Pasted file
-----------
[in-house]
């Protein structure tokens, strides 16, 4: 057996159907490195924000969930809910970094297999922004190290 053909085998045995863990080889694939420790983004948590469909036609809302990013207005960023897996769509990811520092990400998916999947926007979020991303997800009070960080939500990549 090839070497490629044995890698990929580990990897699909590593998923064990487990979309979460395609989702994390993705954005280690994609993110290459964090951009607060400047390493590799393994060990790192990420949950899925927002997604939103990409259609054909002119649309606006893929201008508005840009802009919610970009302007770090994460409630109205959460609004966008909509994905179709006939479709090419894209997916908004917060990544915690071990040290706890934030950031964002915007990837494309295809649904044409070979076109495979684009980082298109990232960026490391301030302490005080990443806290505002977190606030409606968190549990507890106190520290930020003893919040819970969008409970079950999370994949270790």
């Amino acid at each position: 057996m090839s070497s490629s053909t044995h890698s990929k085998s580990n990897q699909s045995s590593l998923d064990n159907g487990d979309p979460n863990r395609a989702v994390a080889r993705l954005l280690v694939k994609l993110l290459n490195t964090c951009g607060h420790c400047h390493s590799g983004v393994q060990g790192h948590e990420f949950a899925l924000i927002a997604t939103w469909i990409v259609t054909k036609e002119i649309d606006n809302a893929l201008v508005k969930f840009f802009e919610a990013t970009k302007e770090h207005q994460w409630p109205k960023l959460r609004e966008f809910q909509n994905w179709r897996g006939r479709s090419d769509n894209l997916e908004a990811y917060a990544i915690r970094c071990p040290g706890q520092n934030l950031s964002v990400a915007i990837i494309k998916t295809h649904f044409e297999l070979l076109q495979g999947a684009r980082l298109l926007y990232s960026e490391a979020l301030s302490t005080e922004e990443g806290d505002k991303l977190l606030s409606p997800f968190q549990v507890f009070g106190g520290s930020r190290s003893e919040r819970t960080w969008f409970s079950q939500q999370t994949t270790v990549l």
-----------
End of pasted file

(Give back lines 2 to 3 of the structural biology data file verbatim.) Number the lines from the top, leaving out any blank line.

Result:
């Protein structure tokens, strides 16, 4: 057996159907490195924000969930809910970094297999922004190290 053909085998045995863990080889694939420790983004948590469909036609809302990013207005960023897996769509990811520092990400998916999947926007979020991303997800009070960080939500990549 090839070497490629044995890698990929580990990897699909590593998923064990487990979309979460395609989702994390993705954005280690994609993110290459964090951009607060400047390493590799393994060990790192990420949950899925927002997604939103990409259609054909002119649309606006893929201008508005840009802009919610970009302007770090994460409630109205959460609004966008909509994905179709006939479709090419894209997916908004917060990544915690071990040290706890934030950031964002915007990837494309295809649904044409070979076109495979684009980082298109990232960026490391301030302490005080990443806290505002977190606030409606968190549990507890106190520290930020003893919040819970969008409970079950999370994949270790």
């Amino acid at each position: 057996m090839s070497s490629s053909t044995h890698s990929k085998s580990n990897q699909s045995s590593l998923d064990n159907g487990d979309p979460n863990r395609a989702v994390a080889r993705l954005l280690v694939k994609l993110l290459n490195t964090c951009g607060h420790c400047h390493s590799g983004v393994q060990g790192h948590e990420f949950a899925l924000i927002a997604t939103w469909i990409v259609t054909k036609e002119i649309d606006n809302a893929l201008v508005k969930f840009f802009e919610a990013t970009k302007e770090h207005q994460w409630p109205k960023l959460r609004e966008f809910q909509n994905w179709r897996g006939r479709s090419d769509n894209l997916e908004a990811y917060a990544i915690r970094c071990p040290g706890q520092n934030l950031s964002v990400a915007i990837i494309k998916t295809h649904f044409e297999l070979l076109q495979g999947a684009r980082l298109l926007y990232s960026e490391a979020l301030s302490t005080e922004e990443g806290d505002k991303l977190l606030s409606p997800f968190q549990v507890f009070g106190g520290s930020r190290s003893e919040r819970t960080w969008f409970s079950q939500q999370t994949t270790v990549l």